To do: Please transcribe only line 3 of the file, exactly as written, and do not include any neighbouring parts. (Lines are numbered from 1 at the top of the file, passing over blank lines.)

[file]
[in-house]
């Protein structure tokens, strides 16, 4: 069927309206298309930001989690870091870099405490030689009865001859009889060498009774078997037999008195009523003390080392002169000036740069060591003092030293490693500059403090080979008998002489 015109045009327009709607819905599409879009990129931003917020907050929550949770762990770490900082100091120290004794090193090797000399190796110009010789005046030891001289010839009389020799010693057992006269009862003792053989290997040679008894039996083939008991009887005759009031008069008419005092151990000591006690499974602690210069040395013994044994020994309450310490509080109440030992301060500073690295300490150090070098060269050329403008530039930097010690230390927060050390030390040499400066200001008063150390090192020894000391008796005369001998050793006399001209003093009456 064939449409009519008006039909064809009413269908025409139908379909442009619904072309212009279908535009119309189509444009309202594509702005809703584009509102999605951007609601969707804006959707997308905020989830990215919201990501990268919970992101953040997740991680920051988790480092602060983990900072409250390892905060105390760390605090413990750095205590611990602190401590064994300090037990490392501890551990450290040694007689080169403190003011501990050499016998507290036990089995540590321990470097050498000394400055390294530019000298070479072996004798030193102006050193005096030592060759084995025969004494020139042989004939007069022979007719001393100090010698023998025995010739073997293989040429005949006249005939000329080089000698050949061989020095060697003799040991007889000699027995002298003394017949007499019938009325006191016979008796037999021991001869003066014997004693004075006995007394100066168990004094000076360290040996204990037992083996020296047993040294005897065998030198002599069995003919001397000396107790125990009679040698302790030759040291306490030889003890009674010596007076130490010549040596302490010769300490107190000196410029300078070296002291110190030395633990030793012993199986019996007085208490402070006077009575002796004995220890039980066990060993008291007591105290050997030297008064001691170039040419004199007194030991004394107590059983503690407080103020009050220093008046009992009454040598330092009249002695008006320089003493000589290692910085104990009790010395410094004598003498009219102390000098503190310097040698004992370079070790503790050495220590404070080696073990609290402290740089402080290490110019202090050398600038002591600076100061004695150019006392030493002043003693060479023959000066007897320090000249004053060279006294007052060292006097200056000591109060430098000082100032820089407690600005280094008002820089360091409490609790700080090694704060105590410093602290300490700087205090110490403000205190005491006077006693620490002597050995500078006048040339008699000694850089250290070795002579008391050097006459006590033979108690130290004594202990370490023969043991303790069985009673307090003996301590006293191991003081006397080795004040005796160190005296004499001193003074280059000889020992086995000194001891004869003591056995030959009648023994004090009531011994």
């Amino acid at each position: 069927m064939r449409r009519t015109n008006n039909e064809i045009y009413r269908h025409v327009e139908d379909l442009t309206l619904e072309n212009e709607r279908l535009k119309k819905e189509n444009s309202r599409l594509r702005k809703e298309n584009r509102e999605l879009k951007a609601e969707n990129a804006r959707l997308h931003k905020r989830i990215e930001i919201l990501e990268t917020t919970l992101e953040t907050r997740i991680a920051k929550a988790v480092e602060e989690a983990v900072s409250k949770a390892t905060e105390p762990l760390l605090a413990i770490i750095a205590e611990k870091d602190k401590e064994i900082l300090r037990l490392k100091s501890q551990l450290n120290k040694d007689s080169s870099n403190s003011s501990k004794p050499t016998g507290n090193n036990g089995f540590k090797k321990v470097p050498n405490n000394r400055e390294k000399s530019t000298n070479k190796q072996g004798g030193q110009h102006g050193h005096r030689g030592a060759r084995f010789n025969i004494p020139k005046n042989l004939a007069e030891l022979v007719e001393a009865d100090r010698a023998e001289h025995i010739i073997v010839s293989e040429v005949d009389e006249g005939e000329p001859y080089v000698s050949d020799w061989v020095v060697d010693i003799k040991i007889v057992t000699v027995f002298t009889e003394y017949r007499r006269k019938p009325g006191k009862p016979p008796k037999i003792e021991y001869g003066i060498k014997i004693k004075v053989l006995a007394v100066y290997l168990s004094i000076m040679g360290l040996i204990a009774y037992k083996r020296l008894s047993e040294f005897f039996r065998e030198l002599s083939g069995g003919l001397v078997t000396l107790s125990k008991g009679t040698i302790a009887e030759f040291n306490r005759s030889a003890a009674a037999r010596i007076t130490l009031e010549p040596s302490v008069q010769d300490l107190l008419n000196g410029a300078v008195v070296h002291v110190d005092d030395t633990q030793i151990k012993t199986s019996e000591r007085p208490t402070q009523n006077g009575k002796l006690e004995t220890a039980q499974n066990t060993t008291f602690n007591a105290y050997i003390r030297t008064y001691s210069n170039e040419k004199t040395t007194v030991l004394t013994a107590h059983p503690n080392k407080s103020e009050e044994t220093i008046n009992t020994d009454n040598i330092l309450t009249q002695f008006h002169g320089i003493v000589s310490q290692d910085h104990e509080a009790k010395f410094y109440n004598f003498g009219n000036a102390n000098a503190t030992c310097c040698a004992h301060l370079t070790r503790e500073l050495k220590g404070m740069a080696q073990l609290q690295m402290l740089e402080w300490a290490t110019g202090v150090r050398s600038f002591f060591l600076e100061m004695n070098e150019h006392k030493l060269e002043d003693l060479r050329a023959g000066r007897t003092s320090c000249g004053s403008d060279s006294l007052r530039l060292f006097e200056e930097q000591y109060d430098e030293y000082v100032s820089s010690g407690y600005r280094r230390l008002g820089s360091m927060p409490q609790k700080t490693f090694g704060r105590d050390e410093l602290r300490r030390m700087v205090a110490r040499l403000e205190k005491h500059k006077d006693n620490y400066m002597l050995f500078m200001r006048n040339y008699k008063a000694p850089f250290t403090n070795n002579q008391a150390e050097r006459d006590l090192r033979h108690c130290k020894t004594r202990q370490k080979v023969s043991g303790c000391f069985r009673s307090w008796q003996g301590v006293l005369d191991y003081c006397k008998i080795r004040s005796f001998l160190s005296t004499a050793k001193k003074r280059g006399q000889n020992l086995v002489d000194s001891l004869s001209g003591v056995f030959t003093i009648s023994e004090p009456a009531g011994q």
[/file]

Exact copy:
């Amino acid at each position: 069927m064939r449409r009519t015109n008006n039909e064809i045009y009413r269908h025409v327009e139908d379909l442009t309206l619904e072309n212009e709607r279908l535009k119309k819905e189509n444009s309202r599409l594509r702005k809703e298309n584009r509102e999605l879009k951007a609601e969707n990129a804006r959707l997308h931003k905020r989830i990215e930001i919201l990501e990268t917020t919970l992101e953040t907050r997740i991680a920051k929550a988790v480092e602060e989690a983990v900072s409250k949770a390892t905060e105390p762990l760390l605090a413990i770490i750095a205590e611990k870091d602190k401590e064994i900082l300090r037990l490392k100091s501890q551990l450290n120290k040694d007689s080169s870099n403190s003011s501990k004794p050499t016998g507290n090193n036990g089995f540590k090797k321990v470097p050498n405490n000394r400055e390294k000399s530019t000298n070479k190796q072996g004798g030193q110009h102006g050193h005096r030689g030592a060759r084995f010789n025969i004494p020139k005046n042989l004939a007069e030891l022979v007719e001393a009865d100090r010698a023998e001289h025995i010739i073997v010839s293989e040429v005949d009389e006249g005939e000329p001859y080089v000698s050949d020799w061989v020095v060697d010693i003799k040991i007889v057992t000699v027995f002298t009889e003394y017949r007499r006269k019938p009325g006191k009862p016979p008796k037999i003792e021991y001869g003066i060498k014997i004693k004075v053989l006995a007394v100066y290997l168990s004094i000076m040679g360290l040996i204990a009774y037992k083996r020296l008894s047993e040294f005897f039996r065998e030198l002599s083939g069995g003919l001397v078997t000396l107790s125990k008991g009679t040698i302790a009887e030759f040291n306490r005759s030889a003890a009674a037999r010596i007076t130490l009031e010549p040596s302490v008069q010769d300490l107190l008419n000196g410029a300078v008195v070296h002291v110190d005092d030395t633990q030793i151990k012993t199986s019996e000591r007085p208490t402070q009523n006077g009575k002796l006690e004995t220890a039980q499974n066990t060993t008291f602690n007591a105290y050997i003390r030297t008064y001691s210069n170039e040419k004199t040395t007194v030991l004394t013994a107590h059983p503690n080392k407080s103020e009050e044994t220093i008046n009992t020994d009454n040598i330092l309450t009249q002695f008006h002169g320089i003493v000589s310490q290692d910085h104990e509080a009790k010395f410094y109440n004598f003498g009219n000036a102390n000098a503190t030992c310097c040698a004992h301060l370079t070790r503790e500073l050495k220590g404070m740069a080696q073990l609290q690295m402290l740089e402080w300490a290490t110019g202090v150090r050398s600038f002591f060591l600076e100061m004695n070098e150019h006392k030493l060269e002043d003693l060479r050329a023959g000066r007897t003092s320090c000249g004053s403008d060279s006294l007052r530039l060292f006097e200056e930097q000591y109060d430098e030293y000082v100032s820089s010690g407690y600005r280094r230390l008002g820089s360091m927060p409490q609790k700080t490693f090694g704060r105590d050390e410093l602290r300490r030390m700087v205090a110490r040499l403000e205190k005491h500059k006077d006693n620490y400066m002597l050995f500078m200001r006048n040339y008699k008063a000694p850089f250290t403090n070795n002579q008391a150390e050097r006459d006590l090192r033979h108690c130290k020894t004594r202990q370490k080979v023969s043991g303790c000391f069985r009673s307090w008796q003996g301590v006293l005369d191991y003081c006397k008998i080795r004040s005796f001998l160190s005296t004499a050793k001193k003074r280059g006399q000889n020992l086995v002489d000194s001891l004869s001209g003591v056995f030959t003093i009648s023994e004090p009456a009531g011994q």